by Barry Cooper
May 20, 2016
The last issue of the Canadian Global Affairs Institute’s quarterly contained several articles dealing with Canada’s reputation in the world and the new government’s efforts to shape that reputation to conform to their national vision. Prime Minister Justin Trudeau’s confident declaration that “Canada is back” signaled a return to multilateralism, UN peacekeeping, bridge-building and other morally uplifting policies.
Certainly, UN-led multilateralism figures prominently in the Trudeau government’s statements on climate change, refugees and the Declaration on the Rights of Indigenous Peoples. The new tone may even lead to a non-permanent seat on the Security Council.
That new tone has seen one glaring exception: Canada said ‘yes’ to the arms deal with Saudi Arabia when the multilateralists and peacekeeping fans would have much preferred a ‘no’.
The Saudi arms contract is worth an estimated $15 billion and 3,000 long-term jobs. It provides for the delivery of some 700-plus light armoured combat vehicles (LAVs) to the Saudi Arabian National Guard (SANG). The turreted weapons are supplied by a Belgian firm that reportedly has developed a system to reduce recoil on cannons, thus allowing higher-calibre weapons to be installed on relatively light hulls. The LAVs also may be equipped with a 25mm. chain gun and standard, smaller-calibre machine guns.
These details matter because of a provision in Canadian export-control laws: Weapons are not to be exported when the buyer might use them against civilian populations. Canada’s customer, SANG, is charged with protecting the Saudi royals and defending the regime against internal threats. If necessary, they certainly would use the LAVs against civilians.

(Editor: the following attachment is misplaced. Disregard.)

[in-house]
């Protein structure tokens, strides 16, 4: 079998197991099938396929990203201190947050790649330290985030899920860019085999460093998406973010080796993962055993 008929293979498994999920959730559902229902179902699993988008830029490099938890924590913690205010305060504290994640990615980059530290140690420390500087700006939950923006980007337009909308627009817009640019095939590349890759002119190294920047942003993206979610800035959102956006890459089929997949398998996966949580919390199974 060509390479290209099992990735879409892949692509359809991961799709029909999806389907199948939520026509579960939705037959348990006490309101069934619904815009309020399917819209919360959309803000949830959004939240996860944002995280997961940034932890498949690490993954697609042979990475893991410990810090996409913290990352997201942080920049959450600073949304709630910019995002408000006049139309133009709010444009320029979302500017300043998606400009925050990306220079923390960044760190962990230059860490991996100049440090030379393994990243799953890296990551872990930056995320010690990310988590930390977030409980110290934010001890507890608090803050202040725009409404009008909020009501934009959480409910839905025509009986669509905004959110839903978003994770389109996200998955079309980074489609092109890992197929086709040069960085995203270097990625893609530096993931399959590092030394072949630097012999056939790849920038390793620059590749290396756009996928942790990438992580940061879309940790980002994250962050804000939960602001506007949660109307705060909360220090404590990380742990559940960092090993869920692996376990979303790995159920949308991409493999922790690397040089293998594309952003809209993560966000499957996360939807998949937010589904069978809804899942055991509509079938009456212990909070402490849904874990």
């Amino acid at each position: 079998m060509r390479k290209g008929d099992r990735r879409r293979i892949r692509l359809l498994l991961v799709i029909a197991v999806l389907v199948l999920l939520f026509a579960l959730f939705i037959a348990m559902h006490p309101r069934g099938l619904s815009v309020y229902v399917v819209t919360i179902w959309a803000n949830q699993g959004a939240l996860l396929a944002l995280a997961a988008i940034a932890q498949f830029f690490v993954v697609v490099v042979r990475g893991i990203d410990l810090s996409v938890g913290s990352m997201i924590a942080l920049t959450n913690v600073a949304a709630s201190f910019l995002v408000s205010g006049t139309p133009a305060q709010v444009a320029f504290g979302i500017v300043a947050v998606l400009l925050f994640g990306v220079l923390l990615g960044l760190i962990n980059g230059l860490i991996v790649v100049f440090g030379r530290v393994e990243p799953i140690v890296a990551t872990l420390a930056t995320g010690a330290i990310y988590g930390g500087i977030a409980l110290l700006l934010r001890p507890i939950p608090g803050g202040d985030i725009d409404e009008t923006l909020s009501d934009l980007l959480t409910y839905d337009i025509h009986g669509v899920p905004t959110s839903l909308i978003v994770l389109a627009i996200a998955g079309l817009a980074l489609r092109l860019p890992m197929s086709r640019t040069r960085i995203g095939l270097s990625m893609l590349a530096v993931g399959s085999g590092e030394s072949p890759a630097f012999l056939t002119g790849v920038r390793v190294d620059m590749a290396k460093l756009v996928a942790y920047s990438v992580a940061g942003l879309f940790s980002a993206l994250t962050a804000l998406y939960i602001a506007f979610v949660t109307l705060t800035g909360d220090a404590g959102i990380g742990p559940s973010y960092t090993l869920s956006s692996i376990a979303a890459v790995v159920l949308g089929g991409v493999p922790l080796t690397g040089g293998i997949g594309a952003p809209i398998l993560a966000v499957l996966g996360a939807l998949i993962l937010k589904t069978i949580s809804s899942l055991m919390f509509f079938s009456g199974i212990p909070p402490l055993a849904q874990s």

This inconvenient truth has put the government in a bind. At first, the minister responsible, Stéphane Dion, said there was an “important difference” between approving a contract and refusing to cancel an existing one. But he approved the export permits all on his own. Then, Mr. Dion said Canada needs to be “respected on the world stage by keeping our word.” That same day, Michael Byers declared that permitting the sale would damage “rather than enhance Canada’s reputation” and “could even cost Canada a seat on the UN Security Council.”
Unfortunately, a debate about morality, respect and reputation is far removed from the reality of Middle Eastern politics, and ignores Canadian interests in one of the most unstable regions in the world.
In the Mid-Eastern context, the Saudis are a source of stability. Despite the region’s apparent hunger for democracy, exemplified by the Arab Spring, it remains easy for monarchs to retain power. That they rely on oppressive security services to do so is a given, as it is for ruling military officers and other assorted regional tyrants. But the monarchs, unlike the other security bosses, are identified with the countries they rule. The legitimacy of this “old money,” as Robert Kaplan called the sultans and kings, is the source of their stability.
Even so, the Saudis have some long-term geopolitical challenges. They do not rule all of Arabia. Yemen, once run by a typical strong man, is a conflict zone. The Hijaz along the Red Sea and Oman on the Gulf are a long way from the up-country homeland of the House of Saud, the Najd. Indeed, compared to the isolated Najd, the coastal littoral is almost cosmopolitan.
One conclusion is obvious: By equipping the SANG with some useful kit, Canada sustains regional stability, which is as much in the long-term interests of the Saudis as it is of Canadians.
Canadians are mature enough to understand why a stable and repressive regime is preferable to an unstable and murderous one, which leads to a second conclusion: Repealing Canada’s moralizing and hypocritical export controls would be geopolitically realistic.